5. “Money isn’t yours until it’s in your account (and possibly not even then). Plan your budget on the absolute lowest amount of income you’ll have available. If you get lucky, any additional income can go towards the student loan. Make sure your budget is realistic and flexible.” AgnesXNitt

6. “Learn about the things that can positively and negatively impact your credit score. There are things you can do to improve your credit over a short time and having better credit will serve you well in your early years, especially when you start to think about buying a house or a new car in your twenties.

Frugality is a habit. Simple things like turning off lights, fixing a running toilet, and buying store brands will add up over time and build good habits. Many people learn to be frugal after they’ve gotten themselves into debt and need to scrimp to save money. Start building those good habits early and you won’t have to shift gears later to ‘rescue’ yourself.

Keep a budget for all of your spending. Something that lets you look back and analyze your recent spending habits. There are a host of free and cheap sites and apps for this. It’s easy and will quickly become one of the good habits you need to be successful in life.” – I_Kill_Zebras_atwork

7. “Let /r/personalfinance become your best friend. If you ignore the rest of my post, just do that and you’ll be ok. Read the FAQs and ask lots of questions. I’ve learned more about the “real world” here in one year here than I did in 7 years of college.

Having a $50k salary doesn’t mean you can spend like you have $50k. You still have debt and retirement to plan for! Just a mathematical truth, every dollar you don’t spend today can be $10 in retirement of you put it in a 401k or IRA.” posts_stupid_things

8. “Buy in bulk when you can (canned foods, frozen foods, toilet paper, dry goods, etc.). In the long run, it’s cheaper.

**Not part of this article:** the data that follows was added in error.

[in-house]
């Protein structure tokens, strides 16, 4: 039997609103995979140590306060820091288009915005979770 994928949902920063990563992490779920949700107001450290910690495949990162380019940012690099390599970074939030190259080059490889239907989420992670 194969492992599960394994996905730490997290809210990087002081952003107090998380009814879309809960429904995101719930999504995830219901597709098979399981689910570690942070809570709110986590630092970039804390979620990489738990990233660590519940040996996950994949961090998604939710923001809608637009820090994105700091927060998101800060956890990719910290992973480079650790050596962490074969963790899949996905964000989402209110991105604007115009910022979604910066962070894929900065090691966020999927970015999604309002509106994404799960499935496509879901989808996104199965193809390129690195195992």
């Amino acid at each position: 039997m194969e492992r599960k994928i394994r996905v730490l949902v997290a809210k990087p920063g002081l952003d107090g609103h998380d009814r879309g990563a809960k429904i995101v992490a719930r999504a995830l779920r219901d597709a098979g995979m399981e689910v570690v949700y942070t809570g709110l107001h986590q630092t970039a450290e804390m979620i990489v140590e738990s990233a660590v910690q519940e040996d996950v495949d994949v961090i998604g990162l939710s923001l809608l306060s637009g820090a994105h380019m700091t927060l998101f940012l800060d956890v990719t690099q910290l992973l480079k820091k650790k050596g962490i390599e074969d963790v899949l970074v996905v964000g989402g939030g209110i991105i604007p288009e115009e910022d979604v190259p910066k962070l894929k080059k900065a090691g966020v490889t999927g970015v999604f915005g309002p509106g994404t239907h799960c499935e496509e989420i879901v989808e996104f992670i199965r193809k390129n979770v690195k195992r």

Learn to cook. I assume you might have this down already, if you want to be a personal trainer, but just sayin’. I wish I’d known how to do that before I graduated instead of spending way too much money on frozen pre-made dinners and going out to eat for years. Years. /r/eatcheapandhealthy is a great place to start; I also like budgetbytes.com.”PriscillaKim

9. “Understanding that little purchases add up quickly. A $5 coffee doesn’t seem like much, but when it is a daily treat, that quickly adds up and can affect your budget.” somethingprofoundish

10. “Credit cards are not evil if you use them correctly. However if used incorrectly, they can seriously damage your However health. Find a good rewards card and pay it off in full every month. Start building credit score you are young. It will do wonders for you in the future.” hibbert0604

11. “I wish I hadn’t spent money before I had it. This may seem like a dumb statement, but I made good money at my first job when I moved to NYC and had maybe a few thousand in CC debt at most, but also a lot of student loan debt. Since I knew I was making good money, and was at an hourly job where I could just work a little more/make overtime and make more some weeks, I’d put things on my credit cards. I left that job very suddenly and went to one that paid less for the first few years, and doesn’t have much in the way of benefits like retirement and cheap health insurance (but where I am much, much happier both in and out of work). Now, I’ve got a better handle on things, but I’m still paying for those mistakes I made 3-5 years ago.” rose_thorn_

12. “Don’t compare yourself to others. An online friend recently recommended a purse to me. Reviews were great, and it looked so perfect for what I ‘need.’ It was $350. In the end, I never bought it because we don’t have the money. Fast forward a few months, and this same friend is bragging about being debt-free and having no mortgage in her early 30’s. Wait, what?! Her $350 purse is a lot cheaper than my $350 purse. Don’t try to keep up with the Jones. They’re either in deep debt, or have a gold coin vault to swim in each night. Killing the comparisons will keep you on the right path for you.”StephBGreat

Image via Pexels